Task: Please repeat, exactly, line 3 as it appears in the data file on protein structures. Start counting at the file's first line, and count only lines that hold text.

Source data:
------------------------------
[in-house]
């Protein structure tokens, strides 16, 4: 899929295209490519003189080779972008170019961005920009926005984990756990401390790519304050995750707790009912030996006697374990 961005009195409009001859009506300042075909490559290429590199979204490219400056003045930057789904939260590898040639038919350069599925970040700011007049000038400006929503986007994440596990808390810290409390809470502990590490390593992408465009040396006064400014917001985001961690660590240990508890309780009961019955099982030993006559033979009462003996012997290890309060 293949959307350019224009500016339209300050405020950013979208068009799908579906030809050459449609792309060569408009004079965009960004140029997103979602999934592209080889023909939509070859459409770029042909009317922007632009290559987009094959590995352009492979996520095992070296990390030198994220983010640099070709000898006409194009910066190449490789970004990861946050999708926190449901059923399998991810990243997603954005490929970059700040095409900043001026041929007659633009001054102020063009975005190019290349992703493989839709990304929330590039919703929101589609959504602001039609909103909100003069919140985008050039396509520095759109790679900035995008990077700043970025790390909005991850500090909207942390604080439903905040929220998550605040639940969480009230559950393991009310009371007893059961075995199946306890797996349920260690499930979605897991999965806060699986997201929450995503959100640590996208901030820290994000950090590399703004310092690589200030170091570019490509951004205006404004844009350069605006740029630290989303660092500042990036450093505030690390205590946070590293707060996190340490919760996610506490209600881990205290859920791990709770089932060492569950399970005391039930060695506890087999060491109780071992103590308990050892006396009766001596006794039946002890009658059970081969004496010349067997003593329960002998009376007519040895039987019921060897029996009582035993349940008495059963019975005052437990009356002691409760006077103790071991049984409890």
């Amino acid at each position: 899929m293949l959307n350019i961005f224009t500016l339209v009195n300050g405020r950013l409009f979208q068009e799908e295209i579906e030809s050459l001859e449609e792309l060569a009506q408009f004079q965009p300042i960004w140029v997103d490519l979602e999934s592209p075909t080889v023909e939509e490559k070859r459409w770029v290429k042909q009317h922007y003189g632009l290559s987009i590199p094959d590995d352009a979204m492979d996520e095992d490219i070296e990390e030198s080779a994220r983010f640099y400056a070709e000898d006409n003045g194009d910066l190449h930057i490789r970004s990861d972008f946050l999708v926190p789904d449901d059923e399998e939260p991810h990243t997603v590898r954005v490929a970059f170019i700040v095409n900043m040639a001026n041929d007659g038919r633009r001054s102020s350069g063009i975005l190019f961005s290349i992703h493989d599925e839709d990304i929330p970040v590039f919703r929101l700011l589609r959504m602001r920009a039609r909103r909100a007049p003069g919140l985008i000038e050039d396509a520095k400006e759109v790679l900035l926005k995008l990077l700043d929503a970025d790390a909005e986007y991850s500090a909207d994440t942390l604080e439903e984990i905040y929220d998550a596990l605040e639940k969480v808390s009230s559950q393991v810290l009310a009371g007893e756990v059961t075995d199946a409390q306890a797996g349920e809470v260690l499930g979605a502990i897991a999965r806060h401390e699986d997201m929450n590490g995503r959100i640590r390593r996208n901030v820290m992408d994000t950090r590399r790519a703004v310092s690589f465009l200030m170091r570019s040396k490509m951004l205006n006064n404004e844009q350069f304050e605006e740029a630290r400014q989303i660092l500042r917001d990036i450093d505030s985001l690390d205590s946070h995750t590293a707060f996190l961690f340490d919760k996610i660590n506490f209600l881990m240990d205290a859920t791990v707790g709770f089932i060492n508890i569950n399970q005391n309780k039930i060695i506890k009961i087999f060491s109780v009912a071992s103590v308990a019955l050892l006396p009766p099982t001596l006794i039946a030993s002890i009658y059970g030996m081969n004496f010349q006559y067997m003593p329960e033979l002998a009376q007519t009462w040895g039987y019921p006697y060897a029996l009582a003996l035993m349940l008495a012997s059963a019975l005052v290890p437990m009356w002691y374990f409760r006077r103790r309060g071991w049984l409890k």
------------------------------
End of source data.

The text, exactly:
């Amino acid at each position: 899929m293949l959307n350019i961005f224009t500016l339209v009195n300050g405020r950013l409009f979208q068009e799908e295209i579906e030809s050459l001859e449609e792309l060569a009506q408009f004079q965009p300042i960004w140029v997103d490519l979602e999934s592209p075909t080889v023909e939509e490559k070859r459409w770029v290429k042909q009317h922007y003189g632009l290559s987009i590199p094959d590995d352009a979204m492979d996520e095992d490219i070296e990390e030198s080779a994220r983010f640099y400056a070709e000898d006409n003045g194009d910066l190449h930057i490789r970004s990861d972008f946050l999708v926190p789904d449901d059923e399998e939260p991810h990243t997603v590898r954005v490929a970059f170019i700040v095409n900043m040639a001026n041929d007659g038919r633009r001054s102020s350069g063009i975005l190019f961005s290349i992703h493989d599925e839709d990304i929330p970040v590039f919703r929101l700011l589609r959504m602001r920009a039609r909103r909100a007049p003069g919140l985008i000038e050039d396509a520095k400006e759109v790679l900035l926005k995008l990077l700043d929503a970025d790390a909005e986007y991850s500090a909207d994440t942390l604080e439903e984990i905040y929220d998550a596990l605040e639940k969480v808390s009230s559950q393991v810290l009310a009371g007893e756990v059961t075995d199946a409390q306890a797996g349920e809470v260690l499930g979605a502990i897991a999965r806060h401390e699986d997201m929450n590490g995503r959100i640590r390593r996208n901030v820290m992408d994000t950090r590399r790519a703004v310092s690589f465009l200030m170091r570019s040396k490509m951004l205006n006064n404004e844009q350069f304050e605006e740029a630290r400014q989303i660092l500042r917001d990036i450093d505030s985001l690390d205590s946070h995750t590293a707060f996190l961690f340490d919760k996610i660590n506490f209600l881990m240990d205290a859920t791990v707790g709770f089932i060492n508890i569950n399970q005391n309780k039930i060695i506890k009961i087999f060491s109780v009912a071992s103590v308990a019955l050892l006396p009766p099982t001596l006794i039946a030993s002890i009658y059970g030996m081969n004496f010349q006559y067997m003593p329960e033979l002998a009376q007519t009462w040895g039987y019921p006697y060897a029996l009582a003996l035993m349940l008495a012997s059963a019975l005052v290890p437990m009356w002691y374990f409760r006077r103790r309060g071991w049984l409890k």